Leaving the country, working someplace else. For a few months, a few years…A lot of people choose that. Sim moved to Spain, Mon is heading to Canada, Ali is working and leaving in Mozambique, Cristina has been in the US for 2 years now, Mishu is spending the summer working there, my aunt has been in Italy for almost a year, K is here in Romania, along with other foreigner thinking our country is the land of all opportunities.

I for one, due to my ability of adapting to almost any place and any situation and due to probably one half of a gene that is Roman, I follow a very wise statement: Patria ubi bene! So the talk about missing your country, green grass, job security is a bit overrated for me. I believe in judging things by their benefits, obvious and marginal ones. Choose the job that suits you better, the country that better fits your needs…

You miss your family? They are one flight away, one phone call away, one email or letter away! I know people who leave in Romania and see their family once or twice a year because of distance, lack of time and other impediments. But tell that same group of people to move to a different country for a new job, part of them would say they’d miss their family too much.

I also know people who hate their jobs and would never leave them in hope of better something in the future and people who love their jobs but keep an eye open, because you never know!

Maybe the best way is to focus on what you do and where you are, but not ignore other options. Have a clear view of them all and do your best to choose wisely.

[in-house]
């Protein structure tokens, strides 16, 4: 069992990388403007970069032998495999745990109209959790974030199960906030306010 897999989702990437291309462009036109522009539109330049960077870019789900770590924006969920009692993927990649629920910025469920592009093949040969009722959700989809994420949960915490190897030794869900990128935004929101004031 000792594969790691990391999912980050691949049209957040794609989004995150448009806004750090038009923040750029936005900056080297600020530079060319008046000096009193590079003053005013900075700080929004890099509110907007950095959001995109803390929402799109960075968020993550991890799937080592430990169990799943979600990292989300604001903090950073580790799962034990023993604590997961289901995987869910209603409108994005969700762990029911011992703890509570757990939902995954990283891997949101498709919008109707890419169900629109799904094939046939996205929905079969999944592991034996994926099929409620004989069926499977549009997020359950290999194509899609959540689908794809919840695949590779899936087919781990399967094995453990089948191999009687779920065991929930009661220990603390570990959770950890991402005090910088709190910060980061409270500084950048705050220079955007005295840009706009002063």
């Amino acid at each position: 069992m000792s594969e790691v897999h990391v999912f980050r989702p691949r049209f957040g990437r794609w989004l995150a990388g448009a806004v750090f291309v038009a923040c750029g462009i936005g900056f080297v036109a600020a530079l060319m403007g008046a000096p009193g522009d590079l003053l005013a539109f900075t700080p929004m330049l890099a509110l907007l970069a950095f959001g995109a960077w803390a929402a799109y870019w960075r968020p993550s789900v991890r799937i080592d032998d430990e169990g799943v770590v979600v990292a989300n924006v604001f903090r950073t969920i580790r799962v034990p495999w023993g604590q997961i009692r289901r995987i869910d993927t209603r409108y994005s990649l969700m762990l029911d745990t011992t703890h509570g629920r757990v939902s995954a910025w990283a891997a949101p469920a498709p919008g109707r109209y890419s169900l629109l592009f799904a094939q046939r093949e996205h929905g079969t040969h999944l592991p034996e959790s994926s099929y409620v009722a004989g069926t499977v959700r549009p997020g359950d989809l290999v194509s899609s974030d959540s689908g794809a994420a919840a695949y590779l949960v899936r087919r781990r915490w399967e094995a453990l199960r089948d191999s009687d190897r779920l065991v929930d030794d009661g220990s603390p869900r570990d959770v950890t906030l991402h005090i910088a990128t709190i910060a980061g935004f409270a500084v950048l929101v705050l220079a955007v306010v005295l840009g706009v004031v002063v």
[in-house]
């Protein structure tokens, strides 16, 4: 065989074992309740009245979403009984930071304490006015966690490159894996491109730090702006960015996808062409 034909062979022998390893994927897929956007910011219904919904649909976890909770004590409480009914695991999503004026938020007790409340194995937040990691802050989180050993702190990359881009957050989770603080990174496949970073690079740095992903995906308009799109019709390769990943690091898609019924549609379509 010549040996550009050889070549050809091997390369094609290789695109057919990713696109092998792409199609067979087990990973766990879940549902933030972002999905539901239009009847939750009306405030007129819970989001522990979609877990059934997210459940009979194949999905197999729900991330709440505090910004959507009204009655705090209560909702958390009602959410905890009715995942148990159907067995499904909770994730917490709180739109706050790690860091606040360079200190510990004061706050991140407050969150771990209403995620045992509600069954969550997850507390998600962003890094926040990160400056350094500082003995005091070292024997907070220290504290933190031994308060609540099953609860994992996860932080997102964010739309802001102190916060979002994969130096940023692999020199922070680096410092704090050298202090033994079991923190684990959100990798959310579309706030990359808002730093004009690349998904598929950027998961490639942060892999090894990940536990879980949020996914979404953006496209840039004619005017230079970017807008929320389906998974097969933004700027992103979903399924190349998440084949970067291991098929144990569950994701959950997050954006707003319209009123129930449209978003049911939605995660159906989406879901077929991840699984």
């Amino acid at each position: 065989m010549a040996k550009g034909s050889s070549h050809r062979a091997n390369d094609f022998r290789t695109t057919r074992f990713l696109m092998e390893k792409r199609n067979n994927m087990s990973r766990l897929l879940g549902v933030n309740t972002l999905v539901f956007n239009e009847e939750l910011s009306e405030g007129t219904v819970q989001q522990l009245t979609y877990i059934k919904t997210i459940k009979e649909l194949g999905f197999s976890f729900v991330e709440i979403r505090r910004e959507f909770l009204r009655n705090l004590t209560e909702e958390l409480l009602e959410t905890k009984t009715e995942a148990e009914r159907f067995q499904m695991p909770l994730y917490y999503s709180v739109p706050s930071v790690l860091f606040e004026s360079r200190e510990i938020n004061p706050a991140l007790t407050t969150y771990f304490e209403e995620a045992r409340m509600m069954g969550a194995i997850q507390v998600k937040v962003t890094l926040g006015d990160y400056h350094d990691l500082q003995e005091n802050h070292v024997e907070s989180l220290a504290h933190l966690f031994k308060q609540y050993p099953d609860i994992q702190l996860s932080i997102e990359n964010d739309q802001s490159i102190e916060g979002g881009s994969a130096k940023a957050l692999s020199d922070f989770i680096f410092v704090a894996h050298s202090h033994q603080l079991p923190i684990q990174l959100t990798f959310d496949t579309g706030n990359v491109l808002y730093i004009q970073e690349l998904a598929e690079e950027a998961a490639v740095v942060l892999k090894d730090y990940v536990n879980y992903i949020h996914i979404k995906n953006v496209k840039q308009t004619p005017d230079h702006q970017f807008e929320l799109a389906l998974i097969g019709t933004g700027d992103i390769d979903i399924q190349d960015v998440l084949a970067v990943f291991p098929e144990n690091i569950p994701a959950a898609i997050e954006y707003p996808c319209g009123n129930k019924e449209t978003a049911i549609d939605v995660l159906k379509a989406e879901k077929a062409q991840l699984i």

Tags: Careers, Overseas Jobs, Life Choices

posted by Alina @ 9:01 AM   13 comments
Monday, July 10, 2006
Double standards and borrowed standards

These thoughts have been triggered by a post of Rain’s and its comments.

What I understand by double standards is the situation in which a person judges and perceived their actions using a set of standards which is then changed to filter the actions of others. This can have to causes: the fact that the person in question treats his/herself mildly or that he/she is harsher with his/her own actions.

While I understand demanding more of one, as I do it pretty often, the other side of the story I always blame. Yes, at times, you know yourself better than others, you know how much you can achieve and how much further you can push yourself, therefore you might be less forgiving when it comes to analyzing your actions. It is not always healthy, as it might develop into a negative attitude, feeling you always do less than you should and could.

But the reversed double standards are really annoying: making judgment statements of others when one knows he/she could not have done better in the given circumstances is really out of line. Pointing fingers and not being honest is quite easy though, as there seem to be lots of such people. I usually choose to stay away from them.